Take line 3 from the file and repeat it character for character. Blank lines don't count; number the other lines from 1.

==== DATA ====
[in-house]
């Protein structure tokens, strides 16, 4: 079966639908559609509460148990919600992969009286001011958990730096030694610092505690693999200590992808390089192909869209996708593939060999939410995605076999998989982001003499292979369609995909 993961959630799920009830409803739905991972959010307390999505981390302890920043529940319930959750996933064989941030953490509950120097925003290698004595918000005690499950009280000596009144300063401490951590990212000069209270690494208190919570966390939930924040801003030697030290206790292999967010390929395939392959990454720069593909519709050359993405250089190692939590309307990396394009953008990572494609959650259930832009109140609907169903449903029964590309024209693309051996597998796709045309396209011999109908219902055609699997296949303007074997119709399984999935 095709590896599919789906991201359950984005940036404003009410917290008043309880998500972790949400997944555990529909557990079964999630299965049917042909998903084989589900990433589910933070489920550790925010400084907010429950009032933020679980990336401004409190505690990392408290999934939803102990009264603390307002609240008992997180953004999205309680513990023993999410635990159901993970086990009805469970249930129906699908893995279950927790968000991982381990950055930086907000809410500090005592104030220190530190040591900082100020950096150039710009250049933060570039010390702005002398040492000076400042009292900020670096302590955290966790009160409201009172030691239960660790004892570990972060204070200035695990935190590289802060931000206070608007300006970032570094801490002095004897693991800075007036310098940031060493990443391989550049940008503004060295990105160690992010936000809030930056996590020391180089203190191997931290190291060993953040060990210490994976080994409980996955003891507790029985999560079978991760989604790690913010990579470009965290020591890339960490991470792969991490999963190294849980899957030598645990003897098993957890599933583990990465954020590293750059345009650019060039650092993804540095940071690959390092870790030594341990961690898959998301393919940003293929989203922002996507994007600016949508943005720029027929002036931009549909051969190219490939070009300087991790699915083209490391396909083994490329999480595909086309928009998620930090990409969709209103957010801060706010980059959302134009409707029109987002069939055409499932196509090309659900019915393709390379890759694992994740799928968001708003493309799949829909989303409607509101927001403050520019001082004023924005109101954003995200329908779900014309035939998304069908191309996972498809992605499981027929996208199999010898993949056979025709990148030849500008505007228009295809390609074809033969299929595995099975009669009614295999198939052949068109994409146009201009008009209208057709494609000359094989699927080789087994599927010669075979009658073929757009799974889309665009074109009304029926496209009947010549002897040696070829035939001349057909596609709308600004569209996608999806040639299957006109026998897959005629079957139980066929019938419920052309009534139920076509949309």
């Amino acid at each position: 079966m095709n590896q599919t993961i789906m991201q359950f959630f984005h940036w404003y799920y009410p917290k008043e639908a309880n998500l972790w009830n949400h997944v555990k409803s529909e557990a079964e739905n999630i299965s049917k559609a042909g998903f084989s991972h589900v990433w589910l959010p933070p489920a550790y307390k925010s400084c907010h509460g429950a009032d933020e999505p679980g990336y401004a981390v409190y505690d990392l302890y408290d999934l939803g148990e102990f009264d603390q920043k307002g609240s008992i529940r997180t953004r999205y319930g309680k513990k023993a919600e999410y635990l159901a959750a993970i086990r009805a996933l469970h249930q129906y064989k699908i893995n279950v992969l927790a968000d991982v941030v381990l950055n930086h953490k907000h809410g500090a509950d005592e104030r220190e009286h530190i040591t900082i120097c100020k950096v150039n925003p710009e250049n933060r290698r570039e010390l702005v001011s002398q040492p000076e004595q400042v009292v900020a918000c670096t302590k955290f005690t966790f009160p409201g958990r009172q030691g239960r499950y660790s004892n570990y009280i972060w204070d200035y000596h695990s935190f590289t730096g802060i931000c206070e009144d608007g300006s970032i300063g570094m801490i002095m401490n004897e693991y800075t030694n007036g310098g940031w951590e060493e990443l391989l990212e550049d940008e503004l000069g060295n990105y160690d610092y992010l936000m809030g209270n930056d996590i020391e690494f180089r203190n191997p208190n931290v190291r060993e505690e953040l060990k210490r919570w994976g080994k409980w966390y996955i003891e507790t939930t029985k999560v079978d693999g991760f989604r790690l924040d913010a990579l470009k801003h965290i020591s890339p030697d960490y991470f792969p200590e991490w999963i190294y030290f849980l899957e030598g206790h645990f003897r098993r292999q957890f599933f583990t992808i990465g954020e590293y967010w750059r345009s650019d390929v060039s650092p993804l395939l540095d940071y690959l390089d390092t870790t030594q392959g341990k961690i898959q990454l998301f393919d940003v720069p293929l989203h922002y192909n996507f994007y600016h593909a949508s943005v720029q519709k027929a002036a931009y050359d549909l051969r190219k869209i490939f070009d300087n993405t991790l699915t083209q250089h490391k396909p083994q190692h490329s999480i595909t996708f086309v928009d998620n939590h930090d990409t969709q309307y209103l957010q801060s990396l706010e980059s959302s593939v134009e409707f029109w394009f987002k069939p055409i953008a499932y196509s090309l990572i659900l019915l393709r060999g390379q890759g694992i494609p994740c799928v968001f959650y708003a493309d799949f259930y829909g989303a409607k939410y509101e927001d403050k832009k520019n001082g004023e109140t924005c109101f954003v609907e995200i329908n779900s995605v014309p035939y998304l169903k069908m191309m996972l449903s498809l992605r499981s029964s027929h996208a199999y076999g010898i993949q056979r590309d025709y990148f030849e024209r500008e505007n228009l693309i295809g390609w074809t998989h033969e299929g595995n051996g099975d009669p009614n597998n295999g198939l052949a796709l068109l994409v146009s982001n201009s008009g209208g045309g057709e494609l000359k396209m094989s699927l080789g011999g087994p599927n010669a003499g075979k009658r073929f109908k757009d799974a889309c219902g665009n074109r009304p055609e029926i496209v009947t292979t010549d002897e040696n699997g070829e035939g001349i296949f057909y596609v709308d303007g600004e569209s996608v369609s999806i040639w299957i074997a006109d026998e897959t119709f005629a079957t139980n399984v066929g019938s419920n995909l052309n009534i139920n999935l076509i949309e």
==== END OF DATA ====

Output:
């Amino acid at each position: 079966m095709n590896q599919t993961i789906m991201q359950f959630f984005h940036w404003y799920y009410p917290k008043e639908a309880n998500l972790w009830n949400h997944v555990k409803s529909e557990a079964e739905n999630i299965s049917k559609a042909g998903f084989s991972h589900v990433w589910l959010p933070p489920a550790y307390k925010s400084c907010h509460g429950a009032d933020e999505p679980g990336y401004a981390v409190y505690d990392l302890y408290d999934l939803g148990e102990f009264d603390q920043k307002g609240s008992i529940r997180t953004r999205y319930g309680k513990k023993a919600e999410y635990l159901a959750a993970i086990r009805a996933l469970h249930q129906y064989k699908i893995n279950v992969l927790a968000d991982v941030v381990l950055n930086h953490k907000h809410g500090a509950d005592e104030r220190e009286h530190i040591t900082i120097c100020k950096v150039n925003p710009e250049n933060r290698r570039e010390l702005v001011s002398q040492p000076e004595q400042v009292v900020a918000c670096t302590k955290f005690t966790f009160p409201g958990r009172q030691g239960r499950y660790s004892n570990y009280i972060w204070d200035y000596h695990s935190f590289t730096g802060i931000c206070e009144d608007g300006s970032i300063g570094m801490i002095m401490n004897e693991y800075t030694n007036g310098g940031w951590e060493e990443l391989l990212e550049d940008e503004l000069g060295n990105y160690d610092y992010l936000m809030g209270n930056d996590i020391e690494f180089r203190n191997p208190n931290v190291r060993e505690e953040l060990k210490r919570w994976g080994k409980w966390y996955i003891e507790t939930t029985k999560v079978d693999g991760f989604r790690l924040d913010a990579l470009k801003h965290i020591s890339p030697d960490y991470f792969p200590e991490w999963i190294y030290f849980l899957e030598g206790h645990f003897r098993r292999q957890f599933f583990t992808i990465g954020e590293y967010w750059r345009s650019d390929v060039s650092p993804l395939l540095d940071y690959l390089d390092t870790t030594q392959g341990k961690i898959q990454l998301f393919d940003v720069p293929l989203h922002y192909n996507f994007y600016h593909a949508s943005v720029q519709k027929a002036a931009y050359d549909l051969r190219k869209i490939f070009d300087n993405t991790l699915t083209q250089h490391k396909p083994q190692h490329s999480i595909t996708f086309v928009d998620n939590h930090d990409t969709q309307y209103l957010q801060s990396l706010e980059s959302s593939v134009e409707f029109w394009f987002k069939p055409i953008a499932y196509s090309l990572i659900l019915l393709r060999g390379q890759g694992i494609p994740c799928v968001f959650y708003a493309d799949f259930y829909g989303a409607k939410y509101e927001d403050k832009k520019n001082g004023e109140t924005c109101f954003v609907e995200i329908n779900s995605v014309p035939y998304l169903k069908m191309m996972l449903s498809l992605r499981s029964s027929h996208a199999y076999g010898i993949q056979r590309d025709y990148f030849e024209r500008e505007n228009l693309i295809g390609w074809t998989h033969e299929g595995n051996g099975d009669p009614n597998n295999g198939l052949a796709l068109l994409v146009s982001n201009s008009g209208g045309g057709e494609l000359k396209m094989s699927l080789g011999g087994p599927n010669a003499g075979k009658r073929f109908k757009d799974a889309c219902g665009n074109r009304p055609e029926i496209v009947t292979t010549d002897e040696n699997g070829e035939g001349i296949f057909y596609v709308d303007g600004e569209s996608v369609s999806i040639w299957i074997a006109d026998e897959t119709f005629a079957t139980n399984v066929g019938s419920n995909l052309n009534i139920n999935l076509i949309e």